Ten days into its series of renewal rate disclosures, Donuts has revealed that .guru’s rate currently stands at 63.4%.
In a blog post yesterday, COO Richard Tindal said that the registry’s overall renewal figure for the first 81,569 domains it sold was 68.4%.
The other two large TLDs in the batch — .photography and .clothing — came in at 75.7% and 74.0%, respectively.
.guru was the first new gTLD to launch in English that did not refer to a specific niche vertical. As such, it took the lion’s share of the early new gTLD speculation money.
We’re looking at a typical junk drop, in other words.
Over 10,000 names have been deleted from the .guru zone file since it peaked at over 80,000 names on February 28, as this DI PRO chart shows.
Tindal wrote that he expects the numbers to improve over time:
In March and April we expect the cumulative rate on all Donuts names to stabilize around 70%, and then trend upwards toward 80% as the average age of registrations increases and the proportion of names with website content continues to grow.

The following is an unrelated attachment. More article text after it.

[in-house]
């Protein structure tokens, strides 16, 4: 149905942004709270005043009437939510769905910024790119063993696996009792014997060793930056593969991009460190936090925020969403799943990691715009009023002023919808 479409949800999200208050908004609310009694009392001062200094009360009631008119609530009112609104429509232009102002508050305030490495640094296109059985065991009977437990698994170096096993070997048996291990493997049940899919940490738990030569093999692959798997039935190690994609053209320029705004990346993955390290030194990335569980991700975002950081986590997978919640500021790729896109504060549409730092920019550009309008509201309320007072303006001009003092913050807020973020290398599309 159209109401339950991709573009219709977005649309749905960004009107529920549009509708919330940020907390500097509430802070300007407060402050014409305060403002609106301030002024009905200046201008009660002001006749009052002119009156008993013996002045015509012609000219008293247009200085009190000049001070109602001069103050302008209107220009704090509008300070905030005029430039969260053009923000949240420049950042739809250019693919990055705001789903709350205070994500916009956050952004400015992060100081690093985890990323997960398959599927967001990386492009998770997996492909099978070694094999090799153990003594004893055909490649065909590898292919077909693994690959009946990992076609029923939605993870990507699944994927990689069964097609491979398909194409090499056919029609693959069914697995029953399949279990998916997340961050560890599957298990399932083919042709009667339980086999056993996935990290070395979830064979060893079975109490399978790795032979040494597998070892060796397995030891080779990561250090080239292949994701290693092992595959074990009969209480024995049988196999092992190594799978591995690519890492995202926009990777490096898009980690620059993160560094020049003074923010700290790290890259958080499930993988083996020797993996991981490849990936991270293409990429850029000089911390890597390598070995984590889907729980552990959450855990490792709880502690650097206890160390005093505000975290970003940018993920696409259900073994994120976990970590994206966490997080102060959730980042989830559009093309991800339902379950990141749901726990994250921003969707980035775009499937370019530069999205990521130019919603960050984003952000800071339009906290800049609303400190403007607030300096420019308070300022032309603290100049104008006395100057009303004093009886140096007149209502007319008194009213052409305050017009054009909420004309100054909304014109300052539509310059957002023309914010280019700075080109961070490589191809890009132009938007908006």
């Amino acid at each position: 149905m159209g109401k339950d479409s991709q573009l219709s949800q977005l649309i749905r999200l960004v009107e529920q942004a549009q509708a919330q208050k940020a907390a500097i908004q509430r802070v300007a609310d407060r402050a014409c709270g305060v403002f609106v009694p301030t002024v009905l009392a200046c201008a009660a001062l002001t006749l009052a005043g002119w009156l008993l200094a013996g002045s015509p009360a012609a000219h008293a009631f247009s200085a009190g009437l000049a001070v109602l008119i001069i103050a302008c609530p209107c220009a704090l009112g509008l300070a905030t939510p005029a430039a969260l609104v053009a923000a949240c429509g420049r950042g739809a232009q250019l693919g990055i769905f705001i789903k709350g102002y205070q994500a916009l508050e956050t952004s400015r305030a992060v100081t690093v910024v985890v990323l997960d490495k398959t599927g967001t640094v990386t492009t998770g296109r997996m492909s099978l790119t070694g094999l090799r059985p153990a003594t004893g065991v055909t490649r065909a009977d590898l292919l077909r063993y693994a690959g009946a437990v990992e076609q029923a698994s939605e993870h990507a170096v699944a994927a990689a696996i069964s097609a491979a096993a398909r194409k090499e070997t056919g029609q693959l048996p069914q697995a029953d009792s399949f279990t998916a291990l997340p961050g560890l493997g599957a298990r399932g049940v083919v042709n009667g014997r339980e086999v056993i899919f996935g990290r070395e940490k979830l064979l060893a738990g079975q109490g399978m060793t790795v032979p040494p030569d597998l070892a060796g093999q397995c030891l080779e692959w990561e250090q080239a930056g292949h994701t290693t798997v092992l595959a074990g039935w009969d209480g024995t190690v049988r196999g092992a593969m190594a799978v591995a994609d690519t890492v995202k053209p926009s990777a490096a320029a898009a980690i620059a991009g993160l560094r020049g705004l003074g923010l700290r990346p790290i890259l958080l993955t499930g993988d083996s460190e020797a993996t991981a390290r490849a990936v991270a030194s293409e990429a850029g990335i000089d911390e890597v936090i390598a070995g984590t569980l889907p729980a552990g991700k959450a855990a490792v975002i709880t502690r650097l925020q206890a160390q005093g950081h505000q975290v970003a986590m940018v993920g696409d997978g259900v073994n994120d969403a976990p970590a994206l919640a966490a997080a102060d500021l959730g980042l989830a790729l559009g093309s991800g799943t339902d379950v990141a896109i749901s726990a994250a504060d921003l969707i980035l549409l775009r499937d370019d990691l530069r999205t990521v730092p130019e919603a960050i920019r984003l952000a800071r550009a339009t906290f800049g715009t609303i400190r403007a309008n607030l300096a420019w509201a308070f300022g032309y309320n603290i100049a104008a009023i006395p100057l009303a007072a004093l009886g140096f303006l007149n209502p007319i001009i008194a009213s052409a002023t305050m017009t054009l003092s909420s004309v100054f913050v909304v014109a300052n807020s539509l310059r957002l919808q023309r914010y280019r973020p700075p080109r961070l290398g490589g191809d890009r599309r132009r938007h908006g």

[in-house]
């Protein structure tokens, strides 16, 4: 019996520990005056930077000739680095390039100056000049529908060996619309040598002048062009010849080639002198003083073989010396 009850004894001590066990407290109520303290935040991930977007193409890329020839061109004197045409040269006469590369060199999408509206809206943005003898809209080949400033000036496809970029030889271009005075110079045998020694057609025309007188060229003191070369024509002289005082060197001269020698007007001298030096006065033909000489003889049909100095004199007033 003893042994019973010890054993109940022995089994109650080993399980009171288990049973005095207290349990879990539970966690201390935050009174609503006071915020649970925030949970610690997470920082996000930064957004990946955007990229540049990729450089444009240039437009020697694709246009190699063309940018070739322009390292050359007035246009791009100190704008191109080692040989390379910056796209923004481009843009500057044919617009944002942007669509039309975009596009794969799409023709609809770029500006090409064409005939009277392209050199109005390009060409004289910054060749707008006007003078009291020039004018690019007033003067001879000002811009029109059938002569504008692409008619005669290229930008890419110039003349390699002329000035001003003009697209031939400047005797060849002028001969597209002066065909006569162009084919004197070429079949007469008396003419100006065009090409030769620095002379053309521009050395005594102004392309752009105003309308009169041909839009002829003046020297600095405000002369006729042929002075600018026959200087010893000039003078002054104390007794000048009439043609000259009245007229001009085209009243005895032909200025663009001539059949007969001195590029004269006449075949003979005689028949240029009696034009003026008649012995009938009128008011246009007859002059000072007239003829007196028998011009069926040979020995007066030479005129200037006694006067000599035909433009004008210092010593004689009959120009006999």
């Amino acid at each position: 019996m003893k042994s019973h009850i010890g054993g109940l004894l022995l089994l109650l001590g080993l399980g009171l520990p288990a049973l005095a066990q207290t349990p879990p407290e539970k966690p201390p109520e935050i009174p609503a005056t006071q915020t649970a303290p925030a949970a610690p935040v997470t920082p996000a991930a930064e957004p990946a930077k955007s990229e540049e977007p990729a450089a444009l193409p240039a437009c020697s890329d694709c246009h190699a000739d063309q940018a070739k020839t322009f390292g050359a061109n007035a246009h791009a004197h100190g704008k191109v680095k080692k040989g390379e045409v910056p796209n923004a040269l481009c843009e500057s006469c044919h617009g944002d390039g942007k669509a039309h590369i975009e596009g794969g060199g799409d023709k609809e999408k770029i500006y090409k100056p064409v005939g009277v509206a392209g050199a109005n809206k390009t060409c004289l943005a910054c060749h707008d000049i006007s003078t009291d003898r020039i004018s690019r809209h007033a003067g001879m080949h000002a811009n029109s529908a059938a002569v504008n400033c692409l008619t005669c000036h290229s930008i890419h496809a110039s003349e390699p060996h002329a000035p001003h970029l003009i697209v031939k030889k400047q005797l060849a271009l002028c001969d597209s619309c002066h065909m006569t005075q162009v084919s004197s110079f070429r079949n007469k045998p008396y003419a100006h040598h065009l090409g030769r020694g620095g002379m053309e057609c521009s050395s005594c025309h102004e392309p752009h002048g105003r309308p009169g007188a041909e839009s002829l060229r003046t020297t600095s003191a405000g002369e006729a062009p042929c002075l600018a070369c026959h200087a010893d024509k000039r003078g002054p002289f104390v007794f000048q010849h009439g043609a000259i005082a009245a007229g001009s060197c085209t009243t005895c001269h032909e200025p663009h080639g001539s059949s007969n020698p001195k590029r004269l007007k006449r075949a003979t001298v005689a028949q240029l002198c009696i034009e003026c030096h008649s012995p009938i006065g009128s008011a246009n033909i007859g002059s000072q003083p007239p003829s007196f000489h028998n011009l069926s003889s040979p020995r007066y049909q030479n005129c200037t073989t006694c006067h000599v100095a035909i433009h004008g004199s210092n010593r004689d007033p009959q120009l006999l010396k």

Google has launched com.google, one of its batch of 2015 April Fool’s Day jokes.
Visiting the domain today will reveal a reversed perspective on the usual Google home page.
Even the results pages are reversed.
It’s probably the most inventive use of a dot-brand new gTLD to date.
Vox Populi has agreed to pay ICANN up to $1 million in extra fees in order to pay off the debts of affiliated deadbeat registrars, I can reveal.
The formerly mysterious fees, which comprise a $100,000 start-up payment and $1 for each of its first 900,000 .sucks transactions, were discovered by ICANN’s Intellectual Property Constituency, as I reported Friday.
I speculated that the payments may have related to ICANN padding out its legal defense fund, rather like it did with .xxx a few years ago, but it turns out that guess was dead wrong.
ICANN has told DI: